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Graduate education, research, and the interior design profession




Lawlor, Patti J., author
Birdsong, Craig, advisor
Sheafor, Bradford W., committee member
Makela, Carole J., committee member

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Irrespective of the field, all professions are made up of different components that set a standard for the discipline. These components include, but are not limited to, accreditation, examination, licensing, and research. The foundation of these components lies in the standardized esoteric body of knowledge the profession holds. The knowledge base of a profession is created, maintained, and expanded through scholarly research. When individuals have received proper training, the creation and documentation of new information can be conducted in all areas of a profession: education, business, and industry. Training to be a conductor of research is typically acquired through graduate education. The objective of this study was to ascertain perceptions of interior design practitioners concerning the components of a profession as previously listed, their importance to the interior design practitioner and advantage to the profession as a whole. In addition, graduate education and research were the focus to gauge the commitment of interior design to the components of the profession. Questionnaires were mailed to companies meeting study criteria from the "100 Giants 1996'' as listed in Interior Design magazine. A 54 percent return rate was acquired. The data were analyzed using frequencies, percentages, means, standard deviations, Spearman Rho correlations, and chi-squares. Analysis of the data revealed practitioners perceived an importance and advantage for each of the components of a profession, with the exception of graduate education. Practitioners had stronger perceptions of the importance and advantage of research to the profession and practitioner than they did of the importance and advantage of graduate education. Based on the findings and the review of literature, recommendations such as design firms should encourage and support the components of the profession were made. Additionally, recommendations were made for practitioners, academic programs and educators, graduate students in interior design, and professional organizations.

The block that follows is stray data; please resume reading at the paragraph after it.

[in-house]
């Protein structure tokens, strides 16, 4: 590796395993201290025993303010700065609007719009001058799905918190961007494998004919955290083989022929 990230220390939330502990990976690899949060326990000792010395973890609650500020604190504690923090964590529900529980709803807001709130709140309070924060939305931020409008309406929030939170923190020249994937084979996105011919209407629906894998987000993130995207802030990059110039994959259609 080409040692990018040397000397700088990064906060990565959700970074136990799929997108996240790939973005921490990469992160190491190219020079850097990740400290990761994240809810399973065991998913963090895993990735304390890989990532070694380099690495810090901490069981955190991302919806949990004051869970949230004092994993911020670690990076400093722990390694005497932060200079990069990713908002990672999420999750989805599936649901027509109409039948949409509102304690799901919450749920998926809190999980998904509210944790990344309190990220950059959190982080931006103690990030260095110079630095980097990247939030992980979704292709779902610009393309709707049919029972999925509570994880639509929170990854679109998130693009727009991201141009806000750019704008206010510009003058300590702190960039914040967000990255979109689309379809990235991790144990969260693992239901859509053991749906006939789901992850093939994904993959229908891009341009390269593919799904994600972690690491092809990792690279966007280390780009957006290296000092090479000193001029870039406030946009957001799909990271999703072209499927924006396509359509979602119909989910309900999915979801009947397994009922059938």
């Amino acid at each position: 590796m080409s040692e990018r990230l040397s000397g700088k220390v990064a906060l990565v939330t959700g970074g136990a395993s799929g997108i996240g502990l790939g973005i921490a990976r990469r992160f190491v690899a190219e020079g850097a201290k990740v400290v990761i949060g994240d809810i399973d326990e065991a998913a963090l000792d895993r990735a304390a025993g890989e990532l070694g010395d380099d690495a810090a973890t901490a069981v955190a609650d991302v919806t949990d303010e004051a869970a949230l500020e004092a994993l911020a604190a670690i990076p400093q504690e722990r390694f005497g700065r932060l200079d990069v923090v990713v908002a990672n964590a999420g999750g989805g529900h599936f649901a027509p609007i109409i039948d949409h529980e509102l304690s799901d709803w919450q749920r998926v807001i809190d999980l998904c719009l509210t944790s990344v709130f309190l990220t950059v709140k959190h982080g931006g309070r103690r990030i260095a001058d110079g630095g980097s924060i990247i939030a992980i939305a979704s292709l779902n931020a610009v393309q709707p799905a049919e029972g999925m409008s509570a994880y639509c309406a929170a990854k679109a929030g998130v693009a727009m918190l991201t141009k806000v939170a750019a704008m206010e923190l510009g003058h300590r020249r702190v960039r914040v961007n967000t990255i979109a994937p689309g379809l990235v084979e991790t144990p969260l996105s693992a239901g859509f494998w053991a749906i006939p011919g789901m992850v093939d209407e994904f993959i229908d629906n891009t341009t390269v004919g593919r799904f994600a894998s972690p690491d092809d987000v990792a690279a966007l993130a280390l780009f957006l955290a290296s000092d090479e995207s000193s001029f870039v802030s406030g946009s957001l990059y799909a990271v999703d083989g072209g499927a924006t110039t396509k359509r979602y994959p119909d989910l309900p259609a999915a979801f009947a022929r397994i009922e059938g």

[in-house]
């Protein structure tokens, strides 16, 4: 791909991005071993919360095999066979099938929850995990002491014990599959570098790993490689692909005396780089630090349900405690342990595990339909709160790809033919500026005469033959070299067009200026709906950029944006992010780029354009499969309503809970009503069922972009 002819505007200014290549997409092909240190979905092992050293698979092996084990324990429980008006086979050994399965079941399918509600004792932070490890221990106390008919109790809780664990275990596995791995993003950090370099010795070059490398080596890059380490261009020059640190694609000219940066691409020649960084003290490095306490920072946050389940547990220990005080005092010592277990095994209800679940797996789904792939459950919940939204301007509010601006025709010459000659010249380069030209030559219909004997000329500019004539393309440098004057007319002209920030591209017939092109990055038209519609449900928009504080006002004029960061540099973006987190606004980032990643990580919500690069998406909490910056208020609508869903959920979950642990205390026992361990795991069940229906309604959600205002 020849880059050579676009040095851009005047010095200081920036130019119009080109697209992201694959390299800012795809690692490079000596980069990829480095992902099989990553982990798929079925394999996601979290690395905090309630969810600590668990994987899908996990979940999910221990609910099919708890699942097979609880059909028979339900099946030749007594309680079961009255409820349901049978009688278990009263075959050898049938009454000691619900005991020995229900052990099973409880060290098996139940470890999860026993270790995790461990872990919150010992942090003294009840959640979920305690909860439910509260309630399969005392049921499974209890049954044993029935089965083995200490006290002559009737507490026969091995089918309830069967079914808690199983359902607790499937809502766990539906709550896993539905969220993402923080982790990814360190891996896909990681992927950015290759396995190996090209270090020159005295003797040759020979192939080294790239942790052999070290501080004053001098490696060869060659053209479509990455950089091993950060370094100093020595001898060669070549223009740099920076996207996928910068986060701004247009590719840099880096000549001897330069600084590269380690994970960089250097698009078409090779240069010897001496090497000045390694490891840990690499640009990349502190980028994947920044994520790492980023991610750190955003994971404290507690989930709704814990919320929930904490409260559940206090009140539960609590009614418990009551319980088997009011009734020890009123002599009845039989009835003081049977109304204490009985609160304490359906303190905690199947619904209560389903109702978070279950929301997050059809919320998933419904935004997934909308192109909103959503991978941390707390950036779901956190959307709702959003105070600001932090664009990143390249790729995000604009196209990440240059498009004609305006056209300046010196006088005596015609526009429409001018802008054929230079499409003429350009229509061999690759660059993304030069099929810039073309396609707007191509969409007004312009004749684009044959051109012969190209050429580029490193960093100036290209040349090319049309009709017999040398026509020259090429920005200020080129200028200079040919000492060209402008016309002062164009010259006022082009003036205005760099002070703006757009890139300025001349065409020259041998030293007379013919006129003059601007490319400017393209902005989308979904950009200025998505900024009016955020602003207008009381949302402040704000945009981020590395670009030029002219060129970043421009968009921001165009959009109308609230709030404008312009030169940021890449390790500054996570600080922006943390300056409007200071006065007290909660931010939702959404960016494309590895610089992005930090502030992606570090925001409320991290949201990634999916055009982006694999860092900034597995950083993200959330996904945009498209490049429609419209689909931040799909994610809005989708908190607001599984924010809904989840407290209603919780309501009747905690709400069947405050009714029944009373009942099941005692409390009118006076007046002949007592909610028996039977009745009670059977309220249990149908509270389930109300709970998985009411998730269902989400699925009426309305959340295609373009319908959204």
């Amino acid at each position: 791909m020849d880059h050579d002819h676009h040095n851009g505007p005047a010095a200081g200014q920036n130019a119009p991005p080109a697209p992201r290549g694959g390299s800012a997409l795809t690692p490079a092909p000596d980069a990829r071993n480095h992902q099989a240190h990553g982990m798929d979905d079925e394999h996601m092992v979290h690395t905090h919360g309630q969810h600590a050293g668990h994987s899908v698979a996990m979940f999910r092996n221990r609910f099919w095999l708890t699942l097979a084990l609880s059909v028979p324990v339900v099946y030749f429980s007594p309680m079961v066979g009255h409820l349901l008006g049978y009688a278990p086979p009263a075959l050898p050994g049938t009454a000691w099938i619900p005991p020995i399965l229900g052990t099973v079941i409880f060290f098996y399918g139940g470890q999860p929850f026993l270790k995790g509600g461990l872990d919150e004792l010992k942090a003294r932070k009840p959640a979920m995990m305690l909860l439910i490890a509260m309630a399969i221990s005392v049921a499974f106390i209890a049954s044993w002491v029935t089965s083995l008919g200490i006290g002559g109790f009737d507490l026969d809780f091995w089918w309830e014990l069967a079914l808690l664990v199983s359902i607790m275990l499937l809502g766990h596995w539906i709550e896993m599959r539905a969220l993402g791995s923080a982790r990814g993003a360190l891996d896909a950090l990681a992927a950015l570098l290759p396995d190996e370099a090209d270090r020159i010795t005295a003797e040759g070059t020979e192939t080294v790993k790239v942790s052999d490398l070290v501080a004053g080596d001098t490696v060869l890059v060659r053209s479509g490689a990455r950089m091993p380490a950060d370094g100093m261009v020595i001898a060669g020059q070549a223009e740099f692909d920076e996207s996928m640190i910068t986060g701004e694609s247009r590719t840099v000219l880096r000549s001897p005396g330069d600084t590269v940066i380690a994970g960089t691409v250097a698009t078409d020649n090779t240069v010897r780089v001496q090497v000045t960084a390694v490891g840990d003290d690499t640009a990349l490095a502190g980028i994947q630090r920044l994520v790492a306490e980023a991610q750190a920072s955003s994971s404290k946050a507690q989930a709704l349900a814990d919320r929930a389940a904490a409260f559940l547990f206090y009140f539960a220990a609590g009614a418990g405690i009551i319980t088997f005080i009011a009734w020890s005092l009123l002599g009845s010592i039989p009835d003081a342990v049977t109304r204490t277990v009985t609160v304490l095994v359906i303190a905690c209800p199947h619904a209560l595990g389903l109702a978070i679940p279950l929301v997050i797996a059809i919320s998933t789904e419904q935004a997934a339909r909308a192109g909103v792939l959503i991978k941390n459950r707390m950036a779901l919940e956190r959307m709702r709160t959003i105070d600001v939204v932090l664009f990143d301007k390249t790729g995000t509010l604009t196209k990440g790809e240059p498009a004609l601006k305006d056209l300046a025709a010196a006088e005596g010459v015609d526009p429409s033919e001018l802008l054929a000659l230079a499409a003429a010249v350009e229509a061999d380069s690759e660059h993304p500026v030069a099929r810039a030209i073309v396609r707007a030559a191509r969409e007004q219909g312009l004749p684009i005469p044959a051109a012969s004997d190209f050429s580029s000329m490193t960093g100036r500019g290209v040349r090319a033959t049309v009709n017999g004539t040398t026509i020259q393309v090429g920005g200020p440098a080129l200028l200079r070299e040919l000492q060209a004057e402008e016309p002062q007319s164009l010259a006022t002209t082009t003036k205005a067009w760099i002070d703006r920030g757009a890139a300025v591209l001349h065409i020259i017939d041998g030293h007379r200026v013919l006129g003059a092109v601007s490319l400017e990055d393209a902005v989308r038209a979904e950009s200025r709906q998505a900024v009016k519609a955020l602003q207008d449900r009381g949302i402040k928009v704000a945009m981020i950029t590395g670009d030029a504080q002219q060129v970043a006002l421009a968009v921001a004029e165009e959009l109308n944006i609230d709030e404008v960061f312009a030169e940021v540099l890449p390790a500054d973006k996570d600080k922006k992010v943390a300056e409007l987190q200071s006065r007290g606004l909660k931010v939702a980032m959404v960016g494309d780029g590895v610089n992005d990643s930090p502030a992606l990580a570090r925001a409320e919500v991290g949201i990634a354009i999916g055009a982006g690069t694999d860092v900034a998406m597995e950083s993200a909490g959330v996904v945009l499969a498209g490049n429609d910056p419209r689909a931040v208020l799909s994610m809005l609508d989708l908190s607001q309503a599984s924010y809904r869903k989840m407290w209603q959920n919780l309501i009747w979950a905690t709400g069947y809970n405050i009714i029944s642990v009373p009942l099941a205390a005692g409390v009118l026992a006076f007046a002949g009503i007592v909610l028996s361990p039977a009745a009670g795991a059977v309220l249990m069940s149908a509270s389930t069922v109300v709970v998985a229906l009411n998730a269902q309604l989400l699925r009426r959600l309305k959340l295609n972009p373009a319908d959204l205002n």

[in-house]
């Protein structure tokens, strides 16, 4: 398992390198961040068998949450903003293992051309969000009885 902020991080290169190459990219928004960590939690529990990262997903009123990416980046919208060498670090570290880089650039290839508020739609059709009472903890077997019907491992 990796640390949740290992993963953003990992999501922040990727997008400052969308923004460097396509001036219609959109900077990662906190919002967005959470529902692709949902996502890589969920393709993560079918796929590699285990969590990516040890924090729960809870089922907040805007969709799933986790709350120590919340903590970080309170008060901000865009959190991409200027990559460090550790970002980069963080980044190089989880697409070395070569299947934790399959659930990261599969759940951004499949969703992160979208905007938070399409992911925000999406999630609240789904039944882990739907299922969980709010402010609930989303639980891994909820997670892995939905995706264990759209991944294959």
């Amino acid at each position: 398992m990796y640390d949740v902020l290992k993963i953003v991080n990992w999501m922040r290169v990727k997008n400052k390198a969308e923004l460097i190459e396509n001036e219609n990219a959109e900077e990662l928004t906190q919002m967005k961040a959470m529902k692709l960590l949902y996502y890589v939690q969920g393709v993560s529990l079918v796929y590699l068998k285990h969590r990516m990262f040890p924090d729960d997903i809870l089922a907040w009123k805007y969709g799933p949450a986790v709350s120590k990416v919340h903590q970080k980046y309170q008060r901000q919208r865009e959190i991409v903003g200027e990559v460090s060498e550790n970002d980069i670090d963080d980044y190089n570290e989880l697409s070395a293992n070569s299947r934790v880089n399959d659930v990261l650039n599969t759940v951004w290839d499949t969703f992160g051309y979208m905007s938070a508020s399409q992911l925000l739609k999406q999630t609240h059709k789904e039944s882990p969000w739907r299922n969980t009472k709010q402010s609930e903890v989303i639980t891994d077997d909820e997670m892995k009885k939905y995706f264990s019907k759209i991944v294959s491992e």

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Interior decoration -- Vocational guidance
Interior decorators


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